We are barely four months away from what many are calling the most consequential presidential election of the modern era, and so far it is impossible to even guess how it might go.
A new poll from the Hill has found that 56 percent of likely voters believe President Obama's policies in his first term have transformed America in a negative way, while only 35 percent believe he has changed the country for the better. That is not a surprising finding given the continued shaky state of the economy. But get this: According to a new Washington Post-ABC News poll, Obama and Mitt Romney remain in a deadlocked contest, tied at 47 percent among registered voters, basically just where they stood in late May.
Can you say “mixed message”? If both polls are roughly accurate, it seems that many voters who don't like what Obama has done still have no plans to vote for Romney.
That's not a bad assumption. Voters have plenty of reasons to be skeptical of giving Obama four more years: the spiraling debt, a lame foreign policy, Obamacare. But they still have to have a strong reason to believe Romney would do a better job, and so far Romney hasn't given it to them. He says Obama's approach on the economy is misguided, for example, but he hasn't exactly spelled out what he would do.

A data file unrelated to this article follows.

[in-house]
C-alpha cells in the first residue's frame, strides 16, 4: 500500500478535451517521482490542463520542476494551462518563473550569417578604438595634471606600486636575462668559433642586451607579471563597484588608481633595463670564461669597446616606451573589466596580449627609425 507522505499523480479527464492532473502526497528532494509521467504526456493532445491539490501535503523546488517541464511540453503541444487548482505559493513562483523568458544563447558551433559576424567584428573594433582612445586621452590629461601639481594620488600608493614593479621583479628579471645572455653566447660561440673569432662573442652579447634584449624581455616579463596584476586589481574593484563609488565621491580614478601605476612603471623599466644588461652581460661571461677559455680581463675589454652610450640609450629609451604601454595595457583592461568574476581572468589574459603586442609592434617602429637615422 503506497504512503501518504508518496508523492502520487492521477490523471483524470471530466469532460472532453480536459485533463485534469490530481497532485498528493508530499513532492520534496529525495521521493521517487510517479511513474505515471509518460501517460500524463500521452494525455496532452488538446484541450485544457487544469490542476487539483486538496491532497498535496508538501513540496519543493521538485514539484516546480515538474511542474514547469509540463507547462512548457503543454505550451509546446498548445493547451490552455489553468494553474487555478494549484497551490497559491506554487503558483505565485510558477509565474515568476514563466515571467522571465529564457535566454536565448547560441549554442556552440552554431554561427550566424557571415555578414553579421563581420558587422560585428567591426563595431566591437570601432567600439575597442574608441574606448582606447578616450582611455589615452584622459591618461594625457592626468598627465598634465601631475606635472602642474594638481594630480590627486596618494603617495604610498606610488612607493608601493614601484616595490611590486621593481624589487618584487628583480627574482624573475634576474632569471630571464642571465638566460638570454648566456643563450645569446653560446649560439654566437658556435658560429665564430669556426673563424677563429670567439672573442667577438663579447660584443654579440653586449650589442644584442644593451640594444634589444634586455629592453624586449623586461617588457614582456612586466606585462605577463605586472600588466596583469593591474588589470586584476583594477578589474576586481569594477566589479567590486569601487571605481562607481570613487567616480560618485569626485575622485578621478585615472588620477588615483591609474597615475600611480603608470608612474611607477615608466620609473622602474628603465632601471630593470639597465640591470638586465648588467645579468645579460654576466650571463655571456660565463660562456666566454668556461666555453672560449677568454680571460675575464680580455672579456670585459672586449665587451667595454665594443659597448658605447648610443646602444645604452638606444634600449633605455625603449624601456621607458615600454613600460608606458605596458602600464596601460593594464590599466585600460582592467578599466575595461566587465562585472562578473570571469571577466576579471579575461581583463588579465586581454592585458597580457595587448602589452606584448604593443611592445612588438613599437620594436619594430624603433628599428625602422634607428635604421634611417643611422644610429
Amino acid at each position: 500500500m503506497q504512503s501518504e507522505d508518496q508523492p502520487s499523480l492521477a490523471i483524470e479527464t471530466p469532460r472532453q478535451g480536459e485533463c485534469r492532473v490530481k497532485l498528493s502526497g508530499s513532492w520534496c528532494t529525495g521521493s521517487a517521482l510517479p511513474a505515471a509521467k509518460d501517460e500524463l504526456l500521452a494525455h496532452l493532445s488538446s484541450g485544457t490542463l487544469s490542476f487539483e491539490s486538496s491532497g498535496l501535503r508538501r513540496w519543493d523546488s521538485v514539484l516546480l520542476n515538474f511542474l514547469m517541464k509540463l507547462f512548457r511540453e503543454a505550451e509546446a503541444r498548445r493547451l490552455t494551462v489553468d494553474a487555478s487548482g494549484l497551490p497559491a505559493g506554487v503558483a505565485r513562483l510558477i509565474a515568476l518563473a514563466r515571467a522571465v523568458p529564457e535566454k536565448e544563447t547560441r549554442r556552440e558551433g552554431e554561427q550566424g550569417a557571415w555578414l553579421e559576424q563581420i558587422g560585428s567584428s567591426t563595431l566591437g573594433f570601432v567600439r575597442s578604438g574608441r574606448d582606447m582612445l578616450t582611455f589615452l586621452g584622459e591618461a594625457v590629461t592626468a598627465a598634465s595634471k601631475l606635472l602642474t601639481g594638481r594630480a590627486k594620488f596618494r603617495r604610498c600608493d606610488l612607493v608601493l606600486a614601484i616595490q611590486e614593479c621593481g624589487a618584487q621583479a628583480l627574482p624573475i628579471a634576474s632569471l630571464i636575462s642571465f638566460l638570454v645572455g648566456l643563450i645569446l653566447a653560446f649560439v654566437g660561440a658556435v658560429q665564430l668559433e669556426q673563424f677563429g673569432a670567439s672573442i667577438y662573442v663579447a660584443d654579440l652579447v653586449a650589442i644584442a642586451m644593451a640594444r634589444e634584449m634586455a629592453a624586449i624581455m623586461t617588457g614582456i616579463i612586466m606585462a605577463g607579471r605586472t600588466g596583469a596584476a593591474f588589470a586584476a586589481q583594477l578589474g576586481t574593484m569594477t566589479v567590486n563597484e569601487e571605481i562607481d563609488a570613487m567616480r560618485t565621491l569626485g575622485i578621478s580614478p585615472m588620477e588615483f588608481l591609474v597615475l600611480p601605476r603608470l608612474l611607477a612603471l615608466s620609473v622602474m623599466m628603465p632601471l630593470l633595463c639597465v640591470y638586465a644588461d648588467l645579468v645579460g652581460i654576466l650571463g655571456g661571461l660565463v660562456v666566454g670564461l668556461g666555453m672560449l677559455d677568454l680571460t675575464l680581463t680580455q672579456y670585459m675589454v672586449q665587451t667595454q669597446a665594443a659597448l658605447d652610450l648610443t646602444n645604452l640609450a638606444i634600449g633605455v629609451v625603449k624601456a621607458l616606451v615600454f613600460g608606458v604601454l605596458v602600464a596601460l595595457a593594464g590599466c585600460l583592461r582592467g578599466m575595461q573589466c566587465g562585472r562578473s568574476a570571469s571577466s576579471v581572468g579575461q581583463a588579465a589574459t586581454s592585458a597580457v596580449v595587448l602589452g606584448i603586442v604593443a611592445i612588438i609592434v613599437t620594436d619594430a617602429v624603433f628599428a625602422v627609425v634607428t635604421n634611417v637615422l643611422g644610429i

Yes, the election will be in large part a referendum on Obama's performance, but that's not all it will be. Romney can't get away with merely being “not Obama.” Such a tactic might have worked at one time, but we are too divided these days, so each candidate is likely to get a roughly equal percentage of his base vote.
To win, a candidate will have to pick up a substantial number of the “moderate” uncommitted vote without doing it in a way that alienates his base. That should be a much easier task for Romney than for Obama – late- committing voters tend to break for the challenger and there is not likely to be startlingly good news on the economy or otherwise in the next four months.
The fact that it isn't looking that easy for Romney should give him pause then. He needs to spell out strongly and clearly what he will do about issues such as the economy and tell us what his foreign policy would be. OK, he'll end Obamacare, fine, but what's next?
This truly is the most consequential election of the modern era, and we desperately need a new direction. Romney can provide it, provided he pays attention and takes Obama seriously as a talented campaigner.